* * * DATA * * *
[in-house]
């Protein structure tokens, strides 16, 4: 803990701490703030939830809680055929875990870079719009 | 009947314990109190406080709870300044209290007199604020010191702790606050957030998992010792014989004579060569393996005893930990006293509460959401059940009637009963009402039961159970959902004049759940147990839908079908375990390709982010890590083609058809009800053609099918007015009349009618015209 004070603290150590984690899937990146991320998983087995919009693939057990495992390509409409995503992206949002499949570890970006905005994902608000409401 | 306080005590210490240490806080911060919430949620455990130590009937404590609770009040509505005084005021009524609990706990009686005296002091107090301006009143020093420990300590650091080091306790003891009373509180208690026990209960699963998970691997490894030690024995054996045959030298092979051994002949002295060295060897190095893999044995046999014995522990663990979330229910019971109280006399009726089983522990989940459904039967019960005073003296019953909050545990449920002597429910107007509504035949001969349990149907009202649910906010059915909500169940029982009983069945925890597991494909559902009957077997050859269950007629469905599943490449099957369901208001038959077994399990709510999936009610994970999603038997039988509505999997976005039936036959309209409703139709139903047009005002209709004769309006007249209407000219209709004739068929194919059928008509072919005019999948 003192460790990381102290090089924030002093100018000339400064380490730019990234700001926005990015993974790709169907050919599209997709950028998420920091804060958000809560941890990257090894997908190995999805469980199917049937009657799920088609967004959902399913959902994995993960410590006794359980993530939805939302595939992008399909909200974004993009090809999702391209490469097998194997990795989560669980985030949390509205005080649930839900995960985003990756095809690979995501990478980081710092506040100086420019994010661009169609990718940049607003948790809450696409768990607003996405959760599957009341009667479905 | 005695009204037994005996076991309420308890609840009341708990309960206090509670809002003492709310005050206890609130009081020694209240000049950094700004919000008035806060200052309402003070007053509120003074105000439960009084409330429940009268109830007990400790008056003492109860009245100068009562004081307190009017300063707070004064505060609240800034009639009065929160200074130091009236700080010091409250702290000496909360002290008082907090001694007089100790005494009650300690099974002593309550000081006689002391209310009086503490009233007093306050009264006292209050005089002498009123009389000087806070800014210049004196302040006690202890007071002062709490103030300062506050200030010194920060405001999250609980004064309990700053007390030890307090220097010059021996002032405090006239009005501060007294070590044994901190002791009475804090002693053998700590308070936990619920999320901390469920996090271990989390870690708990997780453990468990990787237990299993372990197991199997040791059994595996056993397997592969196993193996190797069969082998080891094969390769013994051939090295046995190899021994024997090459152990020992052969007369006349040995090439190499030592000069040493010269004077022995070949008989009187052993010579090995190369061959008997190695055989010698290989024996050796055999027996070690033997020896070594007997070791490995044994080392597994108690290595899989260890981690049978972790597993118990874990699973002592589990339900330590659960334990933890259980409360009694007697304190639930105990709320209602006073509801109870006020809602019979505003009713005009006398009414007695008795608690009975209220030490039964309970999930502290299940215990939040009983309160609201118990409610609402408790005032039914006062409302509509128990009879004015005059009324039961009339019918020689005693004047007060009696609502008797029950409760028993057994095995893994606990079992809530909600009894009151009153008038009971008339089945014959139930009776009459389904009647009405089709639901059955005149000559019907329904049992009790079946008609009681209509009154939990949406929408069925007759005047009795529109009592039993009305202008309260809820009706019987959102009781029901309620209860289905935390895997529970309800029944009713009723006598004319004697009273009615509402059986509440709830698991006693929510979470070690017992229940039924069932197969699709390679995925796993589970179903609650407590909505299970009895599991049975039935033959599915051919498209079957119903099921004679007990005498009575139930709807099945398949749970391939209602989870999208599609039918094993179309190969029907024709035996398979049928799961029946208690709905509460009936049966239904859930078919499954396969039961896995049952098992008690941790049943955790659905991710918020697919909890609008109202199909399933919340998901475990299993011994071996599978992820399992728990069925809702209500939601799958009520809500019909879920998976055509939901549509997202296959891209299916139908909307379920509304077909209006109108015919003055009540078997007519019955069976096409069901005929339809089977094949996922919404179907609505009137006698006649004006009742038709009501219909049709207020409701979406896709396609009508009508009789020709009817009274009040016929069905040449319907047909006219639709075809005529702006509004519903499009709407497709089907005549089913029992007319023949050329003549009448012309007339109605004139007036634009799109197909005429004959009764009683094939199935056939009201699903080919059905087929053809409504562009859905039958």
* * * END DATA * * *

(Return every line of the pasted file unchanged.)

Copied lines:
[in-house]
């Protein structure tokens, strides 16, 4: 803990701490703030939830809680055929875990870079719009 | 009947314990109190406080709870300044209290007199604020010191702790606050957030998992010792014989004579060569393996005893930990006293509460959401059940009637009963009402039961159970959902004049759940147990839908079908375990390709982010890590083609058809009800053609099918007015009349009618015209 004070603290150590984690899937990146991320998983087995919009693939057990495992390509409409995503992206949002499949570890970006905005994902608000409401 | 306080005590210490240490806080911060919430949620455990130590009937404590609770009040509505005084005021009524609990706990009686005296002091107090301006009143020093420990300590650091080091306790003891009373509180208690026990209960699963998970691997490894030690024995054996045959030298092979051994002949002295060295060897190095893999044995046999014995522990663990979330229910019971109280006399009726089983522990989940459904039967019960005073003296019953909050545990449920002597429910107007509504035949001969349990149907009202649910906010059915909500169940029982009983069945925890597991494909559902009957077997050859269950007629469905599943490449099957369901208001038959077994399990709510999936009610994970999603038997039988509505999997976005039936036959309209409703139709139903047009005002209709004769309006007249209407000219209709004739068929194919059928008509072919005019999948 003192460790990381102290090089924030002093100018000339400064380490730019990234700001926005990015993974790709169907050919599209997709950028998420920091804060958000809560941890990257090894997908190995999805469980199917049937009657799920088609967004959902399913959902994995993960410590006794359980993530939805939302595939992008399909909200974004993009090809999702391209490469097998194997990795989560669980985030949390509205005080649930839900995960985003990756095809690979995501990478980081710092506040100086420019994010661009169609990718940049607003948790809450696409768990607003996405959760599957009341009667479905 | 005695009204037994005996076991309420308890609840009341708990309960206090509670809002003492709310005050206890609130009081020694209240000049950094700004919000008035806060200052309402003070007053509120003074105000439960009084409330429940009268109830007990400790008056003492109860009245100068009562004081307190009017300063707070004064505060609240800034009639009065929160200074130091009236700080010091409250702290000496909360002290008082907090001694007089100790005494009650300690099974002593309550000081006689002391209310009086503490009233007093306050009264006292209050005089002498009123009389000087806070800014210049004196302040006690202890007071002062709490103030300062506050200030010194920060405001999250609980004064309990700053007390030890307090220097010059021996002032405090006239009005501060007294070590044994901190002791009475804090002693053998700590308070936990619920999320901390469920996090271990989390870690708990997780453990468990990787237990299993372990197991199997040791059994595996056993397997592969196993193996190797069969082998080891094969390769013994051939090295046995190899021994024997090459152990020992052969007369006349040995090439190499030592000069040493010269004077022995070949008989009187052993010579090995190369061959008997190695055989010698290989024996050796055999027996070690033997020896070594007997070791490995044994080392597994108690290595899989260890981690049978972790597993118990874990699973002592589990339900330590659960334990933890259980409360009694007697304190639930105990709320209602006073509801109870006020809602019979505003009713005009006398009414007695008795608690009975209220030490039964309970999930502290299940215990939040009983309160609201118990409610609402408790005032039914006062409302509509128990009879004015005059009324039961009339019918020689005693004047007060009696609502008797029950409760028993057994095995893994606990079992809530909600009894009151009153008038009971008339089945014959139930009776009459389904009647009405089709639901059955005149000559019907329904049992009790079946008609009681209509009154939990949406929408069925007759005047009795529109009592039993009305202008309260809820009706019987959102009781029901309620209860289905935390895997529970309800029944009713009723006598004319004697009273009615509402059986509440709830698991006693929510979470070690017992229940039924069932197969699709390679995925796993589970179903609650407590909505299970009895599991049975039935033959599915051919498209079957119903099921004679007990005498009575139930709807099945398949749970391939209602989870999208599609039918094993179309190969029907024709035996398979049928799961029946208690709905509460009936049966239904859930078919499954396969039961896995049952098992008690941790049943955790659905991710918020697919909890609008109202199909399933919340998901475990299993011994071996599978992820399992728990069925809702209500939601799958009520809500019909879920998976055509939901549509997202296959891209299916139908909307379920509304077909209006109108015919003055009540078997007519019955069976096409069901005929339809089977094949996922919404179907609505009137006698006649004006009742038709009501219909049709207020409701979406896709396609009508009508009789020709009817009274009040016929069905040449319907047909006219639709075809005529702006509004519903499009709407497709089907005549089913029992007319023949050329003549009448012309007339109605004139007036634009799109197909005429004959009764009683094939199935056939009201699903080919059905087929053809409504562009859905039958």